Yeast infections are caused by an overgrowth of normally growing fungi in the vagina that creates unpleasant symptoms. The yeast are normally kept under control by naturally occurring bacteria in the body. If the natural balance of microorganisms is disrupted, the yeast grow out of control. It is not clear how fungal infections originate, but they are not thought to be sexually transmitted. Infections tend to happen when an imbalance occurs, possibly caused by any of these events:
Antibiotics destroy protective bacteria in the vagina. These bacteria normally stop the candidal organisms from overgrowing. Yeast infection may occur after taking a course of antibiotics for another condition such as strep throat Diabetes or pregnancy:
Both diabetes and pregnancy make the vagina better suited for fungal growth. These conditions lower the glycogen store in certain vaginal cells. They may also raise the sugar content (and the pH) of the vagina and increase the risk of yeast infection.
Birth control pills:
Changes in the vaginal environment occur with increased hormonal levels from estrogen-containing birth control pills. This change creates an environment for the fungus to grow and cause symptoms.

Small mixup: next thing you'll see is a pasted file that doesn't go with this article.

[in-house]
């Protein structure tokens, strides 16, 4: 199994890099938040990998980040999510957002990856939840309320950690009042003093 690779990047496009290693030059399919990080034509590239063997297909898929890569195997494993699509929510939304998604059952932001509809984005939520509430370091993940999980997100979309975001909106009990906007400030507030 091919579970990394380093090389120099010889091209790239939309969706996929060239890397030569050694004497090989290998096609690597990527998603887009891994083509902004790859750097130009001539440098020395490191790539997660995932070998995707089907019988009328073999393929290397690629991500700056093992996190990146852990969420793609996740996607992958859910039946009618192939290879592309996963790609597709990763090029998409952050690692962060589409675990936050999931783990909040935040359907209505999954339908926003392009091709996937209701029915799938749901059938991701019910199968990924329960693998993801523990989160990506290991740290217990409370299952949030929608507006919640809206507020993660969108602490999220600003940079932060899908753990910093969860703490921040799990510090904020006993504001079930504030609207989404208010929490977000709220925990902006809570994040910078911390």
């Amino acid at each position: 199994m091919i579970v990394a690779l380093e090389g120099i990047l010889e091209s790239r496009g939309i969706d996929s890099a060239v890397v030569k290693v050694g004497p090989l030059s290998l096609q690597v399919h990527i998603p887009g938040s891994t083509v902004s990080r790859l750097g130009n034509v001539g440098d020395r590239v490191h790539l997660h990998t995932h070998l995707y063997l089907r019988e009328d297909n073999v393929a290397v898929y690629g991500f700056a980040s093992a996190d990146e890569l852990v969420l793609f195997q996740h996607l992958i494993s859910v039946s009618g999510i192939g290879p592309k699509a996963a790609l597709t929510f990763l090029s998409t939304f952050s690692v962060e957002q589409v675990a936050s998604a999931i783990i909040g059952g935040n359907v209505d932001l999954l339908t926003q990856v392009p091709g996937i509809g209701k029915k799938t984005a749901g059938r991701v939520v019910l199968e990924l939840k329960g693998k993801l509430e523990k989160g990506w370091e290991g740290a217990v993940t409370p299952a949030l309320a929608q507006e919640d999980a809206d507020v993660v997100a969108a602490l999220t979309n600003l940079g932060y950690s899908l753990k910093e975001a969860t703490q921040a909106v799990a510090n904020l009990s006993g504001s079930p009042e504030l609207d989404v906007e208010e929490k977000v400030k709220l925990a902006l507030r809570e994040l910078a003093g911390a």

Wearing underwear that is tight or non-cotton:
This can increase temperature, moisture, and local irritation.
HIV/AIDS , for example
Use of douches, perfumed feminine hygiene sprays
Trichomoniasis is a sexually transmitted disease (also called trich, pronounced “trick”) caused by the parasite Trichomonas vaginalis. Trichomoniasis is primarily an infection of the urinary and genital tract. For women, the vagina is the most common site of infection. For men, the urethra is most commonly affected.
Other causes of vaginal inflammation may be allergies to spermicides , vaginal hygiene products, and detergents and fabric softeners. Another type of sexually transmitted disease may be present. Older women may experience atrophic vaginitis (a thinning of the vaginal walls with menopause ). Foreign objects such as a forgotten tampon or another foreign object may cause vaginal irritation.
When Should I Call My Doctor If I Think I Have a Vaginal Infection?
You should seek medical care any time if you have pain. Although vaginal infections may cause unpleasant itching, they should not cause pain.